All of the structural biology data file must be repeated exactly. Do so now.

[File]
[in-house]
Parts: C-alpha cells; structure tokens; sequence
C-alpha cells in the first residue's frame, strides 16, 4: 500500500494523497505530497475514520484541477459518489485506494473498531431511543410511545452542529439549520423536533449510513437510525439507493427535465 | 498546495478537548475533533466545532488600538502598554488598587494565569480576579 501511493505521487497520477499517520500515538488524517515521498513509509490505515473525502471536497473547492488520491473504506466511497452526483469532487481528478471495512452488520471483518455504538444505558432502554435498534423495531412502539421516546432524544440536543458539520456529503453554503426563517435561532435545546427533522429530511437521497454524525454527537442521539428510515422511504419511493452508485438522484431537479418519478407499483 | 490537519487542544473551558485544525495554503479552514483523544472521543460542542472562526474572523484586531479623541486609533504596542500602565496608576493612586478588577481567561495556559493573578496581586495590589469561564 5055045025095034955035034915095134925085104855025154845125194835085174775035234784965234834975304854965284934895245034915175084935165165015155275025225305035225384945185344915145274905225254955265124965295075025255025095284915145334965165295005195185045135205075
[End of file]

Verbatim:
[in-house]
Parts: C-alpha cells; structure tokens; sequence
C-alpha cells in the first residue's frame, strides 16, 4: 500500500494523497505530497475514520484541477459518489485506494473498531431511543410511545452542529439549520423536533449510513437510525439507493427535465 | 498546495478537548475533533466545532488600538502598554488598587494565569480576579 501511493505521487497520477499517520500515538488524517515521498513509509490505515473525502471536497473547492488520491473504506466511497452526483469532487481528478471495512452488520471483518455504538444505558432502554435498534423495531412502539421516546432524544440536543458539520456529503453554503426563517435561532435545546427533522429530511437521497454524525454527537442521539428510515422511504419511493452508485438522484431537479418519478407499483 | 490537519487542544473551558485544525495554503479552514483523544472521543460542542472562526474572523484586531479623541486609533504596542500602565496608576493612586478588577481567561495556559493573578496581586495590589469561564 5055045025095034955035034915095134925085104855025154845125194835085174775035234784965234834975304854965284934895245034915175084935165165015155275025225305035225384945185344915145274905225254955265124965295075025255025095284915145334965165295005195185045135205075